In Conclusion

In The last fifty days have been devoted to raising awareness to police misconduct and brutality. Unfortunately, such incidents rarely result in any sort of conviction and when they do, the conviction typically does not fit the crime. It is unfortunate that the possession of a badge pretty much gets an officer a “Get Out of Jail Free” card.

In December, two NYPD officers were savagely murdered by an overzealous individual claiming his actions are in the name of Eric Garner and other victims of police misconduct. When this incident took place, the public outcry against radical police actions tapered into a dull roar from a collective few and talking heads around the country used this incident to slander protesters and defend police actions. It didn’t help that when New York City Mayor Bill de Blasio went to see the bodies of the deceased officers, the NYPD turned their backs on him and their union president used the deaths of his officers as a means to slander the mayor, President Barack Obama, Attorney General Eric Holder, and others.

What does it say about us, as a people, that one random act of violence against two police officers — in a city like New York where cops are killed often (by comparison) in the first place — can undo public awareness and outcry over incidents of police brutality? How does the murder of two police officers shut us down, push us back in the corner, and ultimately derail any kind of social progress we could make on the subject?

We lost our strength when it mattered the most. We silenced ourselves when we should have defended ourselves. Perhaps the cause was never that strong to begin with?

Well, I’m still not silent and I still want police officers held accountable for their crimes. To me, the police are American citizens too and should be treated as such. Police officers should be tried for murder when they storm a Wal-Mart and kill a man holding an air-soft rifle. Police officers should be tried for murder when they execute a man at a transit station. Police officers should be tried for murder when they gun down unarmed black men, or steal the lives of the mentally ill, and rush to judgement when determining whether they’re going to use deadly force.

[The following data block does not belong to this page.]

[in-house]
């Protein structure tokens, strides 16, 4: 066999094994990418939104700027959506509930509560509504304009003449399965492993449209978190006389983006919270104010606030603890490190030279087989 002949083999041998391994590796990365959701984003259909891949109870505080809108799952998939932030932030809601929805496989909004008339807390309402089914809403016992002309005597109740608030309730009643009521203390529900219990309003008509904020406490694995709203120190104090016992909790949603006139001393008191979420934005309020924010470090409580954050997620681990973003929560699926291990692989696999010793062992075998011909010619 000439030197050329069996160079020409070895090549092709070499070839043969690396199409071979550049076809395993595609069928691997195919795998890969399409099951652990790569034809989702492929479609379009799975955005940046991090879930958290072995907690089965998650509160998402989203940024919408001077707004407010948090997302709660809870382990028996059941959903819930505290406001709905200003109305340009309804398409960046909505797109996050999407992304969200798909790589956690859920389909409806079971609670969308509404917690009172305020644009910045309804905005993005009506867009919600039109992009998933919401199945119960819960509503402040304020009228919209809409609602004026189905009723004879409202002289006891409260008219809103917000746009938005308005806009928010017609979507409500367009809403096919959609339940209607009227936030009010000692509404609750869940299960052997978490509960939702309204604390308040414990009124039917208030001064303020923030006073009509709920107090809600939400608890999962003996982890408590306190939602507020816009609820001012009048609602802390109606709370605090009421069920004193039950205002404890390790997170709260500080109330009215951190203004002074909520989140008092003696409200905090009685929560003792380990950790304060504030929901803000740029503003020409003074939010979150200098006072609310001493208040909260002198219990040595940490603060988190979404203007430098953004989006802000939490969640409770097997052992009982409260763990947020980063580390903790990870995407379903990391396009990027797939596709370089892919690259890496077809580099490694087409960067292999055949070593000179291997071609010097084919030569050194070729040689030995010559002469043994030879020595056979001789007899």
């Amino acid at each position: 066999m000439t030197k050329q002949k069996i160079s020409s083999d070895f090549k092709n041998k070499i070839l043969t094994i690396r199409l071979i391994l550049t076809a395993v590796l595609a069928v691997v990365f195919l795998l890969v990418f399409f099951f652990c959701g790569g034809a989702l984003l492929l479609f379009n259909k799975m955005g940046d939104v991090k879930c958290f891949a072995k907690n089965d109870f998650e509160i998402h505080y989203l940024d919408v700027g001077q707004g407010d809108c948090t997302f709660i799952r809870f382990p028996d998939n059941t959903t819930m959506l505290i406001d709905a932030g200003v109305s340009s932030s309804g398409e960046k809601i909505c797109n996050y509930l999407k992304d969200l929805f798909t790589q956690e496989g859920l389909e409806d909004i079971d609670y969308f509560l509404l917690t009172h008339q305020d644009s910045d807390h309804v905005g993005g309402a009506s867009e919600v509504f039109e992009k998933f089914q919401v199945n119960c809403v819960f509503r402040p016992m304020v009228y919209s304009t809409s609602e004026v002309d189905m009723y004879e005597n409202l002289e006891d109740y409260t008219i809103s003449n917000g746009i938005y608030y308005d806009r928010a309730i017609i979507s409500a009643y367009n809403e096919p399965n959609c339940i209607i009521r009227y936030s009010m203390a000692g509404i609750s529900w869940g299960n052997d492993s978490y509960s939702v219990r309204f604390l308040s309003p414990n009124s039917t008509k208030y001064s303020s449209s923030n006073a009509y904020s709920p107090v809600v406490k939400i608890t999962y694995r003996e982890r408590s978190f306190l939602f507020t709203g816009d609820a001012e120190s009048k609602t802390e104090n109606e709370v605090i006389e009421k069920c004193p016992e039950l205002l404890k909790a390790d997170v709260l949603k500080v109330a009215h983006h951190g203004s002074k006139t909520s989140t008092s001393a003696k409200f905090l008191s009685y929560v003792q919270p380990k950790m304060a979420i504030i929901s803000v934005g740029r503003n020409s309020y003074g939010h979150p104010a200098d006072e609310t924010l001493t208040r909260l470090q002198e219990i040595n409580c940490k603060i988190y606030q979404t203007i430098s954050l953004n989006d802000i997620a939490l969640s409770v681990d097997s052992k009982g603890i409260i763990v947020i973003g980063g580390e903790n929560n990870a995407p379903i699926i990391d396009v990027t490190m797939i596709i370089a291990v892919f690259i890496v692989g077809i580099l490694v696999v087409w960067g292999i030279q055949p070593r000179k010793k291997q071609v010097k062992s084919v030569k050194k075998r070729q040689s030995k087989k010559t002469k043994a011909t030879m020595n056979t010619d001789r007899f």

This is one of my causes. It should be one of yours, as well. We’ll only make a difference if we all stand together and continue calling out police officers when they cross the line. The people of this country are going to be what fixes the problem and we need to remain united, especially when we are attacked because of the actions of one man who did not handle his despair constructively. We cannot break ranks when those ranks are needed the most.

It’s officially 2015 and together, we can make changes this year. Let 2015 be known as the year of police reform, because the longer this goes on, the more damage will be done and quieter our cause becomes.

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About Robert L. Franklin

Ah, the About Me section - social networking's excuse for you sounding like an elitist prick. Hmm... what to say? What to say?
This entry was posted in America: The Blog, Police Brutality and tagged , , , . Bookmark the permalink.

One Response to In Conclusion

  1. Dr. Rex says:

    Reblogged this on It Is What It Is and commented:
    For the previous 50 days, here you will find an extensive list of cases that we know about, have heard about and have hit mainstream media. They ALL have merit … take a look!!

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